World Relief Helps Refugees to Apply for US Citizenship - Many refugees in the United States wish to become US citizens and Rosol Kadhim is one of the refugees who wants to obtain US citizenship. She is an Iraqi woman and she attended the citizenship workshop in Rock Island hosted by World Relief, along with her teacher. She had come there to learn about the US citizenship process. She and her husband attended the citizenship workshop along with the other refugees.
World Relief Helps Refugees to Apply for US Citizenship
By Hazel Ickes
Dec 14, 2012 - 7:09:10 AM
Many refugees in the United States wish to become US citizens and Rosol Kadhim is one of the refugees who wants to obtain US citizenship. She is an Iraqi woman and she attended the citizenship workshop in Rock Island hosted by World Relief, along with her teacher. She had come there to learn about the US citizenship process. She and her husband attended the citizenship workshop along with the other refugees.
Susan Sharar, who is retired elementary teacher taught English to a group of refugees and she also taught Kadhim's family. This citizenship workshop was sponsored by a New Americas Initiative grant. Volunteers paired with refugees and immigrants and helped them to complete mock citizenship applications. This workshop helped the refugees to know about the US citizenship process.
World Relief is an agency that helps the refugees in the Quad-Cities, to re-settle. She said that the refugees will be able to go through the real application process easily after attending this workshop. The volunteers read and explained each page of the USCIS citizenship application and they also provided them information about the eligibility requirements. Kadhim has been living in the United States for 4 years and six months, along with her children and her husband. Her daughter who was born in the United States, is now a US citizen.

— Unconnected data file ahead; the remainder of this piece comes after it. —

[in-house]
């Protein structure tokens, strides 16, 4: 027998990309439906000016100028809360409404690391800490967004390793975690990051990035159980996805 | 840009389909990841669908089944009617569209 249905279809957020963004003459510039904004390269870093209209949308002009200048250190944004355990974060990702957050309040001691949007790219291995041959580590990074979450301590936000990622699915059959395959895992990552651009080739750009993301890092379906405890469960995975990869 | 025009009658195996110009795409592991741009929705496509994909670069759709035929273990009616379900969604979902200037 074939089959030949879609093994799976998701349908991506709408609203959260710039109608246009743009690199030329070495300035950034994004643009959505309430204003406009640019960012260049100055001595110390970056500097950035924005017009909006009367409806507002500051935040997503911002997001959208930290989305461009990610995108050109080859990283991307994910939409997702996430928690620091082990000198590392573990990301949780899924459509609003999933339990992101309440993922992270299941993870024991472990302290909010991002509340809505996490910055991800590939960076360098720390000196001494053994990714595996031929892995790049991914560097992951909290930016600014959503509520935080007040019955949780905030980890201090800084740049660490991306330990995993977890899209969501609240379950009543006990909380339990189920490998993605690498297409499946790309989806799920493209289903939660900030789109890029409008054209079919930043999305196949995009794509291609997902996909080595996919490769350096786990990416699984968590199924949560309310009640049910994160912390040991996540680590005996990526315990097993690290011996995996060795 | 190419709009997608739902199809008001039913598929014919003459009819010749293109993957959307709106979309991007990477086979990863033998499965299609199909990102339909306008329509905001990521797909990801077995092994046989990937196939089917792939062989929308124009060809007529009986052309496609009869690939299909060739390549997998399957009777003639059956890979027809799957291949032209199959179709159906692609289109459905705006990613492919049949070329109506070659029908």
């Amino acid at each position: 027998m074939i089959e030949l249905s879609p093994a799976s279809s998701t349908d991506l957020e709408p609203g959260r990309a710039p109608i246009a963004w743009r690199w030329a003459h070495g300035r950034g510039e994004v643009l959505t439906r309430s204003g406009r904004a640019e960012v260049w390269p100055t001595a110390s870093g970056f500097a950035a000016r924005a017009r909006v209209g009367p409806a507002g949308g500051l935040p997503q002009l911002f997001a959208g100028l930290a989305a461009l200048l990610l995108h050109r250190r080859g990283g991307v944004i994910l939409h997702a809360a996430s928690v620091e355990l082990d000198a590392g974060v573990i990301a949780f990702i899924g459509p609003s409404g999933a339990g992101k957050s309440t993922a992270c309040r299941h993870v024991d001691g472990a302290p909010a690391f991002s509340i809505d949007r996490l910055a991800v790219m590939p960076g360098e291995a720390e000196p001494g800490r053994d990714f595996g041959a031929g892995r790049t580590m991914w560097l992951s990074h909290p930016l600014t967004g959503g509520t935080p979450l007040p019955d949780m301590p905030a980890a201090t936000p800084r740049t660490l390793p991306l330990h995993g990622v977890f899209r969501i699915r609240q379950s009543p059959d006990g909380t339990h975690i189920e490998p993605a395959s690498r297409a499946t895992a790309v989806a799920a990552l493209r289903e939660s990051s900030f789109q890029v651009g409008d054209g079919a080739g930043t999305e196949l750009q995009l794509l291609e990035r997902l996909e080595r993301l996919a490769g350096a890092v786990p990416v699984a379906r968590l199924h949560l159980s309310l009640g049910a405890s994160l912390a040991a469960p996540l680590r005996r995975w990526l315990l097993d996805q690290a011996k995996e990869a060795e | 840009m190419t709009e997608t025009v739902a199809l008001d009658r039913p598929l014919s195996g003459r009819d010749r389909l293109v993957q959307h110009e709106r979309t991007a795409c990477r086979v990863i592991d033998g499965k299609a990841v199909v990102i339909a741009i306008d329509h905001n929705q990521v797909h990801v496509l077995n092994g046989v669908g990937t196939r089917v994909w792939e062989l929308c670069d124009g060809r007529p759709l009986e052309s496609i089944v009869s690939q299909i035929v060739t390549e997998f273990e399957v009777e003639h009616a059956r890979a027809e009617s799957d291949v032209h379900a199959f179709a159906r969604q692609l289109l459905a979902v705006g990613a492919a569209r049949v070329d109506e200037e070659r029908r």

The program director of World Relief, Ratko Rastovic, said that the refugees who apply for US citizenship will be able to obtain their naturalization certificates within ten months. Apart from filing their applications, they must also appear for citizenship tests and interviews. Only after they get through these tests, they will be granted US citizenship. Rowell said that many refugees need help to go through the US citizenship process.
Rhonda Bowling, one of the volunteers, was helping Than Maung, a native of Burma, to complete his mock citizenship application. Maung said that he did not know English when he entered into the United States. Bowling who was helping Maung, said that he is able to complete his application and fill out the required information and said that the workshop is helping Maung.
Maung said that he cannot go back to Burma now and visit his family as he might be jailed but if he becomes a US citizen, he said that the US government would protect him. Similarly, Kadhim also said that she must become a US citizen to go back to Iraq and visit her family. She also wants to become a US citizen and vote in the elections and work in the United States.
Rowell said that they can conduct similar citizenship workshops at least twice a year. World Relief is also ready to help the refugees to complete their N-400 applications. However, people who need to complete their paperwork must schedule appointments and around 45 refugees had already scheduled appointments to complete their paperwork. Rowell said that the refugees who are still unable to speak English may not be able to apply for US citizenship.
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